In his project, Houseraising, Ira Wagner asks, “What would you do to save your home in an environmentally threatened location?” A growing problem worldwide, this project looks at the raising of houses along the Jersey Shore in response to the calamitous damage of Hurricane Sandy. These images were taken between 2014 and 2016, three to five years after the storm.
The New Jersey Shore, “where Americans learned to love the beach,” reflects a complex environment where man stakes a fragile claim on narrow barrier islands and low-lying coastal areas. Seeking access to the sun, sand, water and salt air, people have built summer and permanent homes ranging from modest bungalows to mansions within yards of the sea, with little protection from rising tides and storms.
Up and down the coast these homes are elevated and rebuilt. Faced with tougher local standards for repairing and rebuilding and changing federal flood insurance regulations, homeowners are forced to undergo the expensive process of raising their homes up to 10 or more feet above ground level to be permitted to rebuild and avoid dramatic increases in the cost of federal flood insurance.
Sifting through a slow and bureaucratic process to obtain permits and insurance funds, and in many places forced to halt work during the peak summer season, only now, more than three years after Hurricane Sandy is rebuilding actively underway with homes of all shapes and sizes being lifted. In the process, they are perched on jenga-like wooden supports, a reflection of their precarious claim on the land, before a new concrete block foundation is built and the house laid to rest on its new permanent supports, while former ground level garage doors and entrance ways must be adapted to their new elevation.
What is it about this place that spurs the herculean efforts to tame it at great cost and effort? Do we believe that our efforts will actually survive the threat of the ocean outside the door? Despite the near certainty of rising seas, warming temperatures and stronger storms, man continues to stake a claim on the shore, even as it appears a fool’s errand.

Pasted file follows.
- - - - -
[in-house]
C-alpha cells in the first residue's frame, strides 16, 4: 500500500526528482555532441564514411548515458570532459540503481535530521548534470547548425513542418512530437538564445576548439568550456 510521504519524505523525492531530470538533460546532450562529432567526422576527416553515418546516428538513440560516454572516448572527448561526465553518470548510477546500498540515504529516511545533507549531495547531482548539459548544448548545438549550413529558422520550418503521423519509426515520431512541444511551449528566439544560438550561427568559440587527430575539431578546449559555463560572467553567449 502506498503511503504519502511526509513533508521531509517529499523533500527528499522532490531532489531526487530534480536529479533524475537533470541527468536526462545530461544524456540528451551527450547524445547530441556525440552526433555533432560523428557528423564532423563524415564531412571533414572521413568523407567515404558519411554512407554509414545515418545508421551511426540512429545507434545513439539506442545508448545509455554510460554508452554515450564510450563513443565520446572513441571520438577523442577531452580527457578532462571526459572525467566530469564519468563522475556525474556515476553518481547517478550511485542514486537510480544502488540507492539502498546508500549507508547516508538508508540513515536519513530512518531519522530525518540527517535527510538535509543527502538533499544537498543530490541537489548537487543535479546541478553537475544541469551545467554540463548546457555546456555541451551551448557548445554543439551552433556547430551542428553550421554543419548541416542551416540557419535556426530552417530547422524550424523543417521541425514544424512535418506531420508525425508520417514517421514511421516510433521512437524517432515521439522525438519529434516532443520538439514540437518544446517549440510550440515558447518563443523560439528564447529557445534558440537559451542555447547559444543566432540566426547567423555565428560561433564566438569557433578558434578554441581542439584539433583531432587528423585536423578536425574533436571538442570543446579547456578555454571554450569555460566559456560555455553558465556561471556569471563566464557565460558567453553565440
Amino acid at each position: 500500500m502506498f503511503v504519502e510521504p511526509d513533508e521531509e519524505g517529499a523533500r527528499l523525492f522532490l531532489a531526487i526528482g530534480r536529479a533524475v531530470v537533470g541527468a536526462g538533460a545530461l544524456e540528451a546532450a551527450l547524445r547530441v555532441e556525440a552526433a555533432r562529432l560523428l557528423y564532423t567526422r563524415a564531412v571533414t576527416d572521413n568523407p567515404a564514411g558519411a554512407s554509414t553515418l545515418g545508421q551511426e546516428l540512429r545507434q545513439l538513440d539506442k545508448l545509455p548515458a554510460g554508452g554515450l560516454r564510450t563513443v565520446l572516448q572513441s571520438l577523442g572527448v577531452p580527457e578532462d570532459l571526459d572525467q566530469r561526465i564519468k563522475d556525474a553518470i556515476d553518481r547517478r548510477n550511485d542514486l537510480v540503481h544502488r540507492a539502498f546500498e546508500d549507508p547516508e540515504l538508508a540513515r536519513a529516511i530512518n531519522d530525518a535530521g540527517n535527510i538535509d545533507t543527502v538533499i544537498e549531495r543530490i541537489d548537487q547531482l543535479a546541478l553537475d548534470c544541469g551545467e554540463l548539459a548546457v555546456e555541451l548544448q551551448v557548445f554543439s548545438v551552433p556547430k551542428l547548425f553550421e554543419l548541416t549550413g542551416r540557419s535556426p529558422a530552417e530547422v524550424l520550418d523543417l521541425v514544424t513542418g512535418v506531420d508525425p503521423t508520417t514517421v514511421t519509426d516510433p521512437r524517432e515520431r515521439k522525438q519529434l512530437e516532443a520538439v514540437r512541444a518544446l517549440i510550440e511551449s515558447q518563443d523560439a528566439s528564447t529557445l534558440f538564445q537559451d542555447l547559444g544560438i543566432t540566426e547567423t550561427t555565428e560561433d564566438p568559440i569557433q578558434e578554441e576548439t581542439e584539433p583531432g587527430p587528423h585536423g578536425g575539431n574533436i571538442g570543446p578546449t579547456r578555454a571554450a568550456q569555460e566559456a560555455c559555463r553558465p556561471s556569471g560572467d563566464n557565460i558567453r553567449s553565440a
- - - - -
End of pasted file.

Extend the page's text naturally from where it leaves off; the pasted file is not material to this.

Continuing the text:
Ira Wagner began studying photography in 2008, after working on Wall Street for more than 25 years. With an interest in urban history and design, he has focused on photographing the urban landscape. He received his MFA from the Hartford Art School in 2013 and taught photography at Monmouth University in New Jersey from 2013 to 2021. He is currently the Executive Director of the Montclair Art Museum in Montclair, NJ. For his MFA project, Superior Apartments, he spent two years photographing the landscape of the Bronx. In addition to Twinhouses of the Great Northeast, since graduating he has completed his project titled Houseraising, photographing houses being raised on the Jersey Shore following Hurricane Sandy. This project was featured in The New Republic, The National Geographic, and was released in a photobook by Daylight Books in 2018. Based on images from Twinhouses, he was selected a Critical Mass Top 50 photographer by Photolucida and participated in Review Santa Fe. Twinhouses was also highlighted in a number of photography blogs including The Washington Post and Lenscratch. He is currently working on photographing the landscape along the Northeast Corridor train route between New York and Washington.
© text and pictures by Ira Wagner